It is marred by weeds, graffiti and broken bottles, the tiny abandoned firehouse in Oxnard that once housed La Colonia Boxing Club.
But the stucco building, and the 30 years of local boxing tradition it represents, have not been forgotten by the neighborhood's youth and community leaders--or, it now appears, by Oxnard's City Council.
The City Council today is set to approve a $250,000 program to enlarge as well as renovate the old boxing club, located at 520 E. 1st St., in the heart of La Colonia.
The rebuilding plan comes as a pleasant surprise to the barrio's youngsters, many of whom trained and hung out in the boxing club before it was shut down by city officials in 1990 due to concerns about its structural safety.
"I think a lot of people will take advantage of it," said Juan Diaz, 16, who lives a block from the club and trained there as a child. "It showcases your skills, it lets you be aggressive, and it gets you out of trouble."
With the help of the La Colonia Youth Boxing Assn., a local booster organization, club members were able to move to a small room inside the Oxnard Boys & Girls Club after the city closed the old building.
But because of limited space, only the most dedicated young boxers followed, leading many youths back out into some of Oxnard's meanest streets.
"I got a cousin that boxes and he had to go to someone's garage to train," said Ralph Lopez, 27, a basketball coach at the Colonia Recreation Center. "There's a lot of good boxers coming out of here, and they all need a place to box."
In fact, several talented boxers have come out of the La Colonia Boxing Club, most notably Robert Garcia, an undefeated professional featherweight (11-0) who made it to the semifinals for the recent Olympics, and Fernando Vargas, the current U.S. amateur lightweight champion. The boxing club is widely regarded as one of the finest amateur programs in the state.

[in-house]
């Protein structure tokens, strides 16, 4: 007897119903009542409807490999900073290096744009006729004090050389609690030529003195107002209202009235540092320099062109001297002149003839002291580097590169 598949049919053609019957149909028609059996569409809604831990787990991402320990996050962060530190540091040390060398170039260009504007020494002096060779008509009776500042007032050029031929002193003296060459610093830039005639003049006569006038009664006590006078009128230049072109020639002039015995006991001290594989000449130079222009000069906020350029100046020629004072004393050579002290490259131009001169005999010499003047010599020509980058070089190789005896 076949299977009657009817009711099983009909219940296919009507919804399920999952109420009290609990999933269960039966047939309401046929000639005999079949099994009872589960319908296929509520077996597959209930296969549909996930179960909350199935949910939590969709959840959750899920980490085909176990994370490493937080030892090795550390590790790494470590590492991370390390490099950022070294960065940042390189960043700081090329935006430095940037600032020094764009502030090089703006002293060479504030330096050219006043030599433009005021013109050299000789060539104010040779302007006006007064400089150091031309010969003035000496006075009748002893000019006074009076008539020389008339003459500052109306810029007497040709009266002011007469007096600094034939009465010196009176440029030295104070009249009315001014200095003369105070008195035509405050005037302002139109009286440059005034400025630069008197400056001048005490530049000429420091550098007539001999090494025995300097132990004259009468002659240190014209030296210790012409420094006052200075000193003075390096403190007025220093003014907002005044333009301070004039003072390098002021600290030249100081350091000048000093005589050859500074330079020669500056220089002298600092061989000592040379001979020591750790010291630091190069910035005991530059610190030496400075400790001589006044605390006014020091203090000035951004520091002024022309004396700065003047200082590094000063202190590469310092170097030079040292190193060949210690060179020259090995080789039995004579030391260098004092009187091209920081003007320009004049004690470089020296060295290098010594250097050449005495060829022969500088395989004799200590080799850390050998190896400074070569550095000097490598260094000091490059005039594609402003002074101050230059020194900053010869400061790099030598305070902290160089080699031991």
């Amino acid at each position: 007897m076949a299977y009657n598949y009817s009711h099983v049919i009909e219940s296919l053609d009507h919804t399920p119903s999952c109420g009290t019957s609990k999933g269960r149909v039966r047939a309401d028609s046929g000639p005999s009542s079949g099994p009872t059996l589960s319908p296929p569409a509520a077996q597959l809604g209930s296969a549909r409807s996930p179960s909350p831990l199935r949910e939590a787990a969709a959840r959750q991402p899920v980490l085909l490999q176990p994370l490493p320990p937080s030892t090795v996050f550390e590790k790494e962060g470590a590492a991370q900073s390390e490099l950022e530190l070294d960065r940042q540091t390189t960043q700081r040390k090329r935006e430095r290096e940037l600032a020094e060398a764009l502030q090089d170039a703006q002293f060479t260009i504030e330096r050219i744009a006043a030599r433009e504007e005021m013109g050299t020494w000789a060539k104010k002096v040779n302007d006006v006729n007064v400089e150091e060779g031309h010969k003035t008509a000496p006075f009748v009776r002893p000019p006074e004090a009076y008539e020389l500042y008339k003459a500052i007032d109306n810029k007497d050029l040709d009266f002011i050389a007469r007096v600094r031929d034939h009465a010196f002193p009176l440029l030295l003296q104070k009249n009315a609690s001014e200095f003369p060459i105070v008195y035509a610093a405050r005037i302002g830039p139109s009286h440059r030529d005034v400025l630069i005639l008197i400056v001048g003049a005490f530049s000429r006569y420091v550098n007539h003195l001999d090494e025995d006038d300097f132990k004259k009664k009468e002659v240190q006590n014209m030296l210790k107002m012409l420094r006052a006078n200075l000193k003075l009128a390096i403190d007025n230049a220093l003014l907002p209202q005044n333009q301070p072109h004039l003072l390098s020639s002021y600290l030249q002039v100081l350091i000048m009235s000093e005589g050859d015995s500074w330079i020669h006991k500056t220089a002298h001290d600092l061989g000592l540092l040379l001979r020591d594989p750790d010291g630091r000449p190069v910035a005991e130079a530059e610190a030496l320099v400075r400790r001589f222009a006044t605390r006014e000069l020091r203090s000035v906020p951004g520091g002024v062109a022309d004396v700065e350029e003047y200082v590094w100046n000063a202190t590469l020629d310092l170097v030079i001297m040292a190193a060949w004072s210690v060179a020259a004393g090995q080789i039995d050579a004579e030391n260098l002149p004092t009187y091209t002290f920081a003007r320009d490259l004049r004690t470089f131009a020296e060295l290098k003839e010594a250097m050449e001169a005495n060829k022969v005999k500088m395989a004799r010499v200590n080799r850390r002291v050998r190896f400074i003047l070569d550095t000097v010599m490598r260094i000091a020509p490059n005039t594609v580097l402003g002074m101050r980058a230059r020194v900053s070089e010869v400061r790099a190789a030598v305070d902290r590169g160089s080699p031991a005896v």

As part of a culture in which boxers are viewed as macho icons, La Colonia's youngsters also know that hard work in the ring will bring them legitimacy and respect, Lopez said.
"They can easily get into a fight out here," he said, pointing to the street, "and they might be tough in the street world. But the ring is the true test of a fighter and they know it. In order to be a good fighter in the ring, you have to be more than tough. You have to have your heart in it."
City officials had sought federal money to renovate the boxing club since it was closed, finally obtaining $182,000 in Urban Parks and Recreation Recovery funds and a $78,000 Community Development Block Grant in 1992.
It has taken until now for the city to find a bidder to perform the work, which includes renovating the existing 1,700-square-foot area and adding 1,300 square feet and a mezzanine.
City Council members today will also discuss using $52,000 in block grant funds allotted to the Police Athletic League for the boxing club, which will be run in part by PAL and the Fire Department.
"We've been discussing this a long time, and I think there's a need in the Colonia area for something like this," said Mayor Manuel Lopez, a self-professed boxing enthusiast.
"There's a lot of people that have been involved in the boxing programs in the past, and I think this will show that we are interested in maintaining the boxing tradition in this city."